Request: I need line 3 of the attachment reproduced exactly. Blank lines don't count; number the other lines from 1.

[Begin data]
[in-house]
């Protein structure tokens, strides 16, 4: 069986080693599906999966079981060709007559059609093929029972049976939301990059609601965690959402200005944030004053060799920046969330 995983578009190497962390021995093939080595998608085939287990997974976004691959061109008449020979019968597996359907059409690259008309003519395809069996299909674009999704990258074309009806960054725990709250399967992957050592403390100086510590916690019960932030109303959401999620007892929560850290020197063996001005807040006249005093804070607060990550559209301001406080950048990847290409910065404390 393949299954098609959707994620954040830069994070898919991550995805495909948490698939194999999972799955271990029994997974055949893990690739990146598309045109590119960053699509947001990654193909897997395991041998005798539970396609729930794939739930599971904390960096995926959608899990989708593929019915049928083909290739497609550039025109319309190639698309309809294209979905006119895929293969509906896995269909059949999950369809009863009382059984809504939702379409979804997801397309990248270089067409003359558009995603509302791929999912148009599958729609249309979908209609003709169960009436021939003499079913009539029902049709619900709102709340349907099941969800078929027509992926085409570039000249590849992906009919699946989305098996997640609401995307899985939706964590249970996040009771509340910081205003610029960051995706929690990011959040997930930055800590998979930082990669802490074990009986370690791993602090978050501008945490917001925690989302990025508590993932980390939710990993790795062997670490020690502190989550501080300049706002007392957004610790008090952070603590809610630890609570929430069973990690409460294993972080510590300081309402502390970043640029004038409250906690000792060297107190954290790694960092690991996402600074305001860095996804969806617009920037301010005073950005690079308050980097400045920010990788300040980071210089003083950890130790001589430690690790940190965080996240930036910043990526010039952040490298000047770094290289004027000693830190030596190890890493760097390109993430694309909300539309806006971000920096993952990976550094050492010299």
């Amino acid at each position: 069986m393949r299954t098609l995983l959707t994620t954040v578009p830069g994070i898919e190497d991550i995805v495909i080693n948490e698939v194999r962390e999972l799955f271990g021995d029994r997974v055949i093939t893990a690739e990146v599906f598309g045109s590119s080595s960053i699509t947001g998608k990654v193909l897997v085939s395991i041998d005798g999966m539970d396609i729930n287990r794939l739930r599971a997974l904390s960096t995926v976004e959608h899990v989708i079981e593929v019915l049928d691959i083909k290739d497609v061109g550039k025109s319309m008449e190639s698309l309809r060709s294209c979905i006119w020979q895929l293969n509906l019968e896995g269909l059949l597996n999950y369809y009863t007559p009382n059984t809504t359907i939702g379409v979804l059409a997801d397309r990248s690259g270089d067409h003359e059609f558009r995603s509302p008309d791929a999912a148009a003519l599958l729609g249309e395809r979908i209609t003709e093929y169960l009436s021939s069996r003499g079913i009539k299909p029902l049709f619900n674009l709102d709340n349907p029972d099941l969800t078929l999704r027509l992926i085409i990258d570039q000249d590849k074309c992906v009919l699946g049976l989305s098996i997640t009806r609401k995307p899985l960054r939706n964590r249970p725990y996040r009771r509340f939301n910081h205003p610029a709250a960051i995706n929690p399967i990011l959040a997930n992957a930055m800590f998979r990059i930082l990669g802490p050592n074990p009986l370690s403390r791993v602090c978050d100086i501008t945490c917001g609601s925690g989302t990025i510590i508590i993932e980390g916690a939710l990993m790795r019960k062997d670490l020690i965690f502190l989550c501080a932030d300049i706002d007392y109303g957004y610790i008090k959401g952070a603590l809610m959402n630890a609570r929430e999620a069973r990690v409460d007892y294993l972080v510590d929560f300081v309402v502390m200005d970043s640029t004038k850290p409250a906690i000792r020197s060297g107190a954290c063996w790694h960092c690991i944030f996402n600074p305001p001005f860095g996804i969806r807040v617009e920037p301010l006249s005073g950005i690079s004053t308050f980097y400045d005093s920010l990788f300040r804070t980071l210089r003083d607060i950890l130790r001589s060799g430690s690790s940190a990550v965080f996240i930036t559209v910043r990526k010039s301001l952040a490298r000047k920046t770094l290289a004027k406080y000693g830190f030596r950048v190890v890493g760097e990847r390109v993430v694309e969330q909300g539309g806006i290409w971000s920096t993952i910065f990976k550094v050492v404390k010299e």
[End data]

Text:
């Amino acid at each position: 069986m393949r299954t098609l995983l959707t994620t954040v578009p830069g994070i898919e190497d991550i995805v495909i080693n948490e698939v194999r962390e999972l799955f271990g021995d029994r997974v055949i093939t893990a690739e990146v599906f598309g045109s590119s080595s960053i699509t947001g998608k990654v193909l897997v085939s395991i041998d005798g999966m539970d396609i729930n287990r794939l739930r599971a997974l904390s960096t995926v976004e959608h899990v989708i079981e593929v019915l049928d691959i083909k290739d497609v061109g550039k025109s319309m008449e190639s698309l309809r060709s294209c979905i006119w020979q895929l293969n509906l019968e896995g269909l059949l597996n999950y369809y009863t007559p009382n059984t809504t359907i939702g379409v979804l059409a997801d397309r990248s690259g270089d067409h003359e059609f558009r995603s509302p008309d791929a999912a148009a003519l599958l729609g249309e395809r979908i209609t003709e093929y169960l009436s021939s069996r003499g079913i009539k299909p029902l049709f619900n674009l709102d709340n349907p029972d099941l969800t078929l999704r027509l992926i085409i990258d570039q000249d590849k074309c992906v009919l699946g049976l989305s098996i997640t009806r609401k995307p899985l960054r939706n964590r249970p725990y996040r009771r509340f939301n910081h205003p610029a709250a960051i995706n929690p399967i990011l959040a997930n992957a930055m800590f998979r990059i930082l990669g802490p050592n074990p009986l370690s403390r791993v602090c978050d100086i501008t945490c917001g609601s925690g989302t990025i510590i508590i993932e980390g916690a939710l990993m790795r019960k062997d670490l020690i965690f502190l989550c501080a932030d300049i706002d007392y109303g957004y610790i008090k959401g952070a603590l809610m959402n630890a609570r929430e999620a069973r990690v409460d007892y294993l972080v510590d929560f300081v309402v502390m200005d970043s640029t004038k850290p409250a906690i000792r020197s060297g107190a954290c063996w790694h960092c690991i944030f996402n600074p305001p001005f860095g996804i969806r807040v617009e920037p301010l006249s005073g950005i690079s004053t308050f980097y400045d005093s920010l990788f300040r804070t980071l210089r003083d607060i950890l130790r001589s060799g430690s690790s940190a990550v965080f996240i930036t559209v910043r990526k010039s301001l952040a490298r000047k920046t770094l290289a004027k406080y000693g830190f030596r950048v190890v890493g760097e990847r390109v993430v694309e969330q909300g539309g806006i290409w971000s920096t993952i910065f990976k550094v050492v404390k010299e």